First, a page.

“Kids are kids,” Smith said. “If you didn’t love them, you wouldn’t stay here for 38 years. They’re forever writing me little notes. Luckily I get the good side of them. They ask me to call home or give me a message from a parent.”
If she didn’t work with children, Loretta might not know there were so many different ways to pronounce her first name. One of the latest is “Baretta.”
The Blue Hill native started working at the school when her own children were small, just one day a week selling lunch tickets. That quickly morphed into a position as the school secretary.
Speaking of lunch, a sizable chunk of Smith’s time over the past decades has been in collections — for breakfast and lunch and milk money, that is. That includes counting money, keeping track of who owes what and sending notes and, later, as technology developed, emails to errant parents.
But, the COVID-19 pandemic put an end to that. Now everyone receives free breakfast and lunch, Smith said.
Smith has also kept administrators and teachers on track over the past four decades.
Near the start of her career, a new principal held a staff meeting and asked everyone to state their mission for the new school year.
Smith described her younger self as “painfully shy” and said she wasn’t sure what she would say when it was her turn.
But, she came up with something that’s put her in good stead well beyond that year. Smith recalled announcing, “I guess I’m just here to help everybody else.”
Help she has.
“Over the course of Loretta’s 38-year career, she has worked with nine principals, seven superintendents, countless teachers, ed techs and families,” Ormsby said. “Loretta has taken the school through multiple rebuilds, renovations and shifts in technology to transition the school from paper and pencil to computers and spreadsheets.”
“I got along with all the principals,” Smith said. “I felt like I had a good relationship with all of them.”
Smith also helps with the seemingly never-ending events and campaigns the school runs.
“Besides the day-to-day tasks of being a front office secretary, Loretta has her hands in most of the projects the school takes part in,” Ormsby said. “Just a few of these are: holiday food baskets, fuel assistance programs, Christmas Angels program, winter clothing drives, backpack meal program and Sunshine Club. Loretta is truly a staple at BHCS.”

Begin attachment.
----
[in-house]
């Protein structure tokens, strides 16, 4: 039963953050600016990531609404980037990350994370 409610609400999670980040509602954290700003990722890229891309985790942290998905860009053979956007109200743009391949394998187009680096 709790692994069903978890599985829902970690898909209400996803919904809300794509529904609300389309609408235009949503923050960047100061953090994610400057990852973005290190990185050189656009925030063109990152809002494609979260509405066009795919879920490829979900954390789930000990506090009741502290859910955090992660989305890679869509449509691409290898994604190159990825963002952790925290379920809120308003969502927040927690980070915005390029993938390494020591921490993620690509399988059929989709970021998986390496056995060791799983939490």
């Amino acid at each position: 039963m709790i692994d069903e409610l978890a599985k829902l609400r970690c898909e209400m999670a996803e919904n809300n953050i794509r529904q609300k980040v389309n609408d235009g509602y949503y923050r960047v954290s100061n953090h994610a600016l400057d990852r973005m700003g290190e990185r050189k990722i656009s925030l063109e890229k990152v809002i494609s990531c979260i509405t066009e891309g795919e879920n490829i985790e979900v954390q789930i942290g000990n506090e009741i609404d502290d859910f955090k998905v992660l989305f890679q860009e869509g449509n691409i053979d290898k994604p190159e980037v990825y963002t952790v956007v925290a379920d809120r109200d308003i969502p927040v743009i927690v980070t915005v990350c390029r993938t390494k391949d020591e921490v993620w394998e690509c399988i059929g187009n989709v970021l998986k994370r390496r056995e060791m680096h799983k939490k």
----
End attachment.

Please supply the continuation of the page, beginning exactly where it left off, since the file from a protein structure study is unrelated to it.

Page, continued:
“Loretta is a hub of information for all families and school staff,” Ormsby said. “She is a trusted and loved part of Union 93. One of the most commonly used phrases at Blue Hill Consolidated is ‘Ask Loretta, she’ll know.’”
ELLSWORTH — The draft city budget for fiscal year 2024 indicates an 8.26 percent increase from fiscal year 2023, a decline from the 9.44 percent increase between fiscal years 2022 and 2023.
The total municipal budget is estimated to increase from $15,361,122 to $16,629,640. That does not include the city’s appropriation for the school budget, which was $11,517,466 in the current year. The budget is not finalized.
The City Council has begun budget workshops for various departments to discuss proposed changes and anticipated costs for the coming fiscal year. These workshops are part of the process of officially approving the overall city budget.
The Public Safety Department workshop took place on March 27, and included the Fire Department, police and emergency services. Public Safety’s overall estimated budget increase is 21.5 percent from fiscal year 2023, according to the draft budget.
Fire Chief Scott Guillerault noted at the workshop that the majority of the Fire Department’s proposed budget increase (slated at 19.5 percent) comes in the form of payroll with the addition of a new full-time firefighter, which was agreed upon in the fall. He also noted that the increasing cost of medical supplies due to inflation has exacerbated the budget.
“The payroll side of things, we’ve trimmed all that we can trim,” he said to councilors at the workshop. “We’re not even covering the cost of what inflation has done to us.”
He also noted that while vehicle maintenance budgeting did not need an increase, most other facets of the budget did, including a 3 percent increase in cost of services from Northern Light, a $10,000 increase to the fuel budget to account for fuel prices and more frequent calls and increasing contractual services prices (for city cellphones/tablets).
The city also recently approved the purchase of an ambulance to be used by emergency responders, which is included in the budget.
The Police Department also anticipates a budget increase for the 2024 fiscal year. Included is a $50,000 payroll increase to account for the split of the city manager and police chief positions. Currently, Glenn Moshier serves both roles and his paycheck comes out of the city administration budget; however, if the two positions are split at the end of his contract, the Police Department will have to account for adding payroll for the chief position back into their budget.
Workshops for the remaining departments are taking place over the next two weeks. City Council will finalize the budget after all workshops have taken place.
The workshop on the library and recreation budgets is scheduled for Monday, April 3. Capital expenses will be discussed Thursday, April 6. The School Department workshop is scheduled for Monday, April 10. Sessions are in the Council Chambers at City Hall and start at 6 p.m.